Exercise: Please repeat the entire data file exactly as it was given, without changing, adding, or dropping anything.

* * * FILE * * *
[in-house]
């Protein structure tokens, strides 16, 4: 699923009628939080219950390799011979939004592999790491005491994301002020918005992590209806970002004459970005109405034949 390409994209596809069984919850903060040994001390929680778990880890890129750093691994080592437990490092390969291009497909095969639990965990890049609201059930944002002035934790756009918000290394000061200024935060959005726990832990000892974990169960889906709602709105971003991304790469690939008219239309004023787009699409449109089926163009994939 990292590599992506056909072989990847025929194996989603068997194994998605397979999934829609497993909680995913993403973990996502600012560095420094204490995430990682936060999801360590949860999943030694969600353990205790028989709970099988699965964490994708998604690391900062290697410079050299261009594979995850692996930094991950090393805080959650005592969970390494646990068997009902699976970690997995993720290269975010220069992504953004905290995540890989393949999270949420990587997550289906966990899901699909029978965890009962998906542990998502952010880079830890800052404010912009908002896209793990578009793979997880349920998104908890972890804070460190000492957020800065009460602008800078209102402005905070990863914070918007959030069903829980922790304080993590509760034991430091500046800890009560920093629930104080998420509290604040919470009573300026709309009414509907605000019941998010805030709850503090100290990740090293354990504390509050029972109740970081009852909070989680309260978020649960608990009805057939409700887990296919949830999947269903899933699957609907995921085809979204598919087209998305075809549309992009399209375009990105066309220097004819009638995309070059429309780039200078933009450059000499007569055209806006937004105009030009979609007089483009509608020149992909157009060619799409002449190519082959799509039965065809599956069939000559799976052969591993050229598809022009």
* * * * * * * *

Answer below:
[in-house]
């Protein structure tokens, strides 16, 4: 699923009628939080219950390799011979939004592999790491005491994301002020918005992590209806970002004459970005109405034949 390409994209596809069984919850903060040994001390929680778990880890890129750093691994080592437990490092390969291009497909095969639990965990890049609201059930944002002035934790756009918000290394000061200024935060959005726990832990000892974990169960889906709602709105971003991304790469690939008219239309004023787009699409449109089926163009994939 990292590599992506056909072989990847025929194996989603068997194994998605397979999934829609497993909680995913993403973990996502600012560095420094204490995430990682936060999801360590949860999943030694969600353990205790028989709970099988699965964490994708998604690391900062290697410079050299261009594979995850692996930094991950090393805080959650005592969970390494646990068997009902699976970690997995993720290269975010220069992504953004905290995540890989393949999270949420990587997550289906966990899901699909029978965890009962998906542990998502952010880079830890800052404010912009908002896209793990578009793979997880349920998104908890972890804070460190000492957020800065009460602008800078209102402005905070990863914070918007959030069903829980922790304080993590509760034991430091500046800890009560920093629930104080998420509290604040919470009573300026709309009414509907605000019941998010805030709850503090100290990740090293354990504390509050029972109740970081009852909070989680309260978020649960608990009805057939409700887990296919949830999947269903899933699957609907995921085809979204598919087209998305075809549309992009399209375009990105066309220097004819009638995309070059429309780039200078933009450059000499007569055209806006937004105009030009979609007089483009509608020149992909157009060619799409002449190519082959799509039965065809599956069939000559799976052969591993050229598809022009």